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Södermalm | © Arild/Flickr
Södermalm | © Arild/Flickr
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Stockholm's Most Trendy Neighborhoods

Picture of Billy Poon
Updated: 13 June 2017
Stockholm is divided into several regions, each with their own characteristics and history. Here’s a guide to some of the best regions in the city.

Gamla Stan

Gamla Stan is one of the most iconic tourist attractions in Stockholm and is considered one of the best preserved medieval heritages in Europe. Gamla Stan, which means the Old Town, was founded way back in 1252 and is where the legendary capital of Stockholm begins. Narrow streets with cobbled stones surrounded by colorful buildings bring you back to the Stockholm in the 1300s. Not only is Gamla Stan a great way to experience medieval architecture, it is also the hub for tourism activities. There is a wide range of bars and international restaurants and the area is easily accessible using Tunnelbana (the metro in Stockholm).

Gamla Stan

Gamla Stan | © Jorge Franganillo/Flickr
Gamla Stan | © Jorge Franganillo/Flickr

Södermalm

Södermalm, which is often referred as “Söder” (literally meaning ‘South’) by the locals, is considered as the hub of creativity and imagination in Stockholm. Södermalm is also one of the most densely populated area in Scandinavia. Unlike Gamla Stan, the development of the region started quite late, in the 1700s, when the governor decided to transform the region from agricultural land to working class housing and summer houses. Therefore, if you are traveling to Södermalm, you will get a glimpse of the historic Scandinavian architecture from the 1700 and 1800s. Now, the region is filled with artistic shops and cafés, and bohemian and vintage fashion stores and art galleries.

Södermalm | © fredo/Flickr
Södermalm | © fredo/Flickr

Vasastan

If you want to see how locals live in the Swedish capital, then there’s no better place than Vasastan. Vasastan, which means the “Vasa City” or the “Stone City”, has some of the most unique architecture Stockholm has to offer. It is noticeably different from other areas of Stockholm as it has wider streets and different architectural styles. The majority of the buildings are Neo-Renaissance in style, often resembling German architecture. If you are interested in the building style, you can walk along the Rörstrandsgatan, where you will find lots of outstanding examples. Apart from appreciating the buildings, the area also offers local cafés, boutiques and parks, with a homey and neighborhood feeling.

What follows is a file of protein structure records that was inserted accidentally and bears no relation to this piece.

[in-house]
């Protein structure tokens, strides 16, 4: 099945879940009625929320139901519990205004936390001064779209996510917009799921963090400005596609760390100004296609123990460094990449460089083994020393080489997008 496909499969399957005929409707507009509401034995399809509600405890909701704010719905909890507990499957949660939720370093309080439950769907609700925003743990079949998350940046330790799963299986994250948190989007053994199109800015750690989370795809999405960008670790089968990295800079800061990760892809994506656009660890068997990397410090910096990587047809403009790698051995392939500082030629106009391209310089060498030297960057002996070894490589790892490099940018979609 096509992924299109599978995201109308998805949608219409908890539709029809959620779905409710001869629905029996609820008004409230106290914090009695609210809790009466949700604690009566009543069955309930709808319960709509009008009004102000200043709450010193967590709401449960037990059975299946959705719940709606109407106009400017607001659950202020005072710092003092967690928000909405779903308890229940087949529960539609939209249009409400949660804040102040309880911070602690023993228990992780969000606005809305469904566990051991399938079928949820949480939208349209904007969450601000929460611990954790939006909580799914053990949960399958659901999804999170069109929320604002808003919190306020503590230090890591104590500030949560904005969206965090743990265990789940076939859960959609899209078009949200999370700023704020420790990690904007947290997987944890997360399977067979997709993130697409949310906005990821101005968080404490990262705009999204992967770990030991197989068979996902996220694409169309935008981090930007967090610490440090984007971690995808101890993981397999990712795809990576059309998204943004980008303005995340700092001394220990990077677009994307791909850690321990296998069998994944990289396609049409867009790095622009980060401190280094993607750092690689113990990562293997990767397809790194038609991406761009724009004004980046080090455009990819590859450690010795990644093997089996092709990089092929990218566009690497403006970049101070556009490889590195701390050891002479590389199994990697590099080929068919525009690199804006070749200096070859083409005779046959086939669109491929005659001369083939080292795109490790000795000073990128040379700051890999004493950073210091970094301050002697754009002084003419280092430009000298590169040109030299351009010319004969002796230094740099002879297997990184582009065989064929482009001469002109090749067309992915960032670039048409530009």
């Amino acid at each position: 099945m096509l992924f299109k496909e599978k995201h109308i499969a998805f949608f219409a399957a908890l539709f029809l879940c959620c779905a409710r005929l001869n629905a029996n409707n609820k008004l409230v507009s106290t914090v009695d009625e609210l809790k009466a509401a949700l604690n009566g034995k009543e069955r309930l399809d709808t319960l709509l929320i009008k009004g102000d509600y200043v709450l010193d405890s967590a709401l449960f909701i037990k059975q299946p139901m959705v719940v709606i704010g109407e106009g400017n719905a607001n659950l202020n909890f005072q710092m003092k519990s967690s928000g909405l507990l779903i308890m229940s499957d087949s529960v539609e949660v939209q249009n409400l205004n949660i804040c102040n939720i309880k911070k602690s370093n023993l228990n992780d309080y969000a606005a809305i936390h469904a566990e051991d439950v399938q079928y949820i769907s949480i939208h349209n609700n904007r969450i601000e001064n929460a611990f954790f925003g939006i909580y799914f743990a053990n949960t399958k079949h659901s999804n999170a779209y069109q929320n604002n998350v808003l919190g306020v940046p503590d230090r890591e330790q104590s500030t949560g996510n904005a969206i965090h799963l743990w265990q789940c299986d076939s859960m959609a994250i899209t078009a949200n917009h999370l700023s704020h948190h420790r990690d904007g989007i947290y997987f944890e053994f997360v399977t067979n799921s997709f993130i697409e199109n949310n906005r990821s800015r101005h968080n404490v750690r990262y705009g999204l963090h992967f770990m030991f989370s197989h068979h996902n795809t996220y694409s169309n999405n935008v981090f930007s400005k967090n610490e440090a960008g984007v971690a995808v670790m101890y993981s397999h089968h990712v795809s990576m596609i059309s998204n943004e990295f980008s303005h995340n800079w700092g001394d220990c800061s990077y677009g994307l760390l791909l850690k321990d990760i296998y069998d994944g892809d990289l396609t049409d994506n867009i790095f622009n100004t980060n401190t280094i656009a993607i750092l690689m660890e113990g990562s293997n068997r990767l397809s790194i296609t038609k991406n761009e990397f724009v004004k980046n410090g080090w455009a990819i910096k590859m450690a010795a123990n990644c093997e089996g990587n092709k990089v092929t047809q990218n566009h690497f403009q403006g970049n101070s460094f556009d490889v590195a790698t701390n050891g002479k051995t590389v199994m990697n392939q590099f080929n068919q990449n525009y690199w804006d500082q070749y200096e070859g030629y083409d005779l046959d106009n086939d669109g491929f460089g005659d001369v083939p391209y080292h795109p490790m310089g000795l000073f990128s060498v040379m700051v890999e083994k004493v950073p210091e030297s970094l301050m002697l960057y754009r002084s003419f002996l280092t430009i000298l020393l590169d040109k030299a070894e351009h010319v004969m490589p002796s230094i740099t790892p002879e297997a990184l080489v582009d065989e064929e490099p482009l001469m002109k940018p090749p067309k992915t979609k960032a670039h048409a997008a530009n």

Vasastan | © Blondinrikard Fröberg/Flickr
Vasastan | © Blondinrikard Fröberg/Flickr

Djurgården

Djurgården is the most popular tourist destination in Stockholm. This island is easily accessible by trams and buses and has all sorts of activities. If you are looking for thrilling rides and live concerts, the amusement park Gröna Lund has roller coasters and other theme rides for a fun afternoon of something different. If the weather’s not so good, or you fancy finding out more about the area, there are several museums nearby, including the Open-Air Museum, Skansen, the Vasa Museum and the ABBA Museum.

Djurgården | © Matthew Clark/Flickr
Djurgården | © Matthew Clark/Flickr

Östermalm

Östermalm is the city center of Stockholm and its prestigious status is reflected in its land price. This region houses the most expensive houses in the city and you can sense the posh vibe as soon as you enter. Despite this, it’s still a welcoming neighborhood and well worth a visit. Östermalm houses many impressive restaurants and bars, as well as the best shopping malls and department stores in the city. This vibrant region is also the hub of night activities, with nightclubs and bars open till late.

Östermalm | © Tony Webster/Flickr
Östermalm | © Tony Webster/Flickr